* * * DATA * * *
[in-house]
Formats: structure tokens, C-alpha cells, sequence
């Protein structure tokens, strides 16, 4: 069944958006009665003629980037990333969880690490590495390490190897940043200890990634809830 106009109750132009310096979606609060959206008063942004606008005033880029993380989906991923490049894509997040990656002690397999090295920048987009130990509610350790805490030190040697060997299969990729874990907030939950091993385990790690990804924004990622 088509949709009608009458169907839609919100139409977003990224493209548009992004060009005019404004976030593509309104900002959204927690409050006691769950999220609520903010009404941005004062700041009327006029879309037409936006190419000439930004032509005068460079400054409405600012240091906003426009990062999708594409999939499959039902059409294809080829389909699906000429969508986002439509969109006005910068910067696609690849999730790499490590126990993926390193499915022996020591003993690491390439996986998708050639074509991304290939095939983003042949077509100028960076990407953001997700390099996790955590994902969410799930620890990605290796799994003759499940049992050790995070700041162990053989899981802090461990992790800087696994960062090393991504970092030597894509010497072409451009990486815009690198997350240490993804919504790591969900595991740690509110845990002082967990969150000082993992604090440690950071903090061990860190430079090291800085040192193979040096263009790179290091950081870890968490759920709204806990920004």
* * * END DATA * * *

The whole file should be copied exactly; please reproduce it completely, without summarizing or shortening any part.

[in-house]
Formats: structure tokens, C-alpha cells, sequence
């Protein structure tokens, strides 16, 4: 069944958006009665003629980037990333969880690490590495390490190897940043200890990634809830 106009109750132009310096979606609060959206008063942004606008005033880029993380989906991923490049894509997040990656002690397999090295920048987009130990509610350790805490030190040697060997299969990729874990907030939950091993385990790690990804924004990622 088509949709009608009458169907839609919100139409977003990224493209548009992004060009005019404004976030593509309104900002959204927690409050006691769950999220609520903010009404941005004062700041009327006029879309037409936006190419000439930004032509005068460079400054409405600012240091906003426009990062999708594409999939499959039902059409294809080829389909699906000429969508986002439509969109006005910068910067696609690849999730790499490590126990993926390193499915022996020591003993690491390439996986998708050639074509991304290939095939983003042949077509100028960076990407953001997700390099996790955590994902969410799930620890990605290796799994003759499940049992050790995070700041162990053989899981802090461990992790800087696994960062090393991504970092030597894509010497072409451009990486815009690198997350240490993804919504790591969900595991740690509110845990002082967990969150000082993992604090440690950071903090061990860190430079090291800085040192193979040096263009790179290091950081870890968490759920709204806990920004």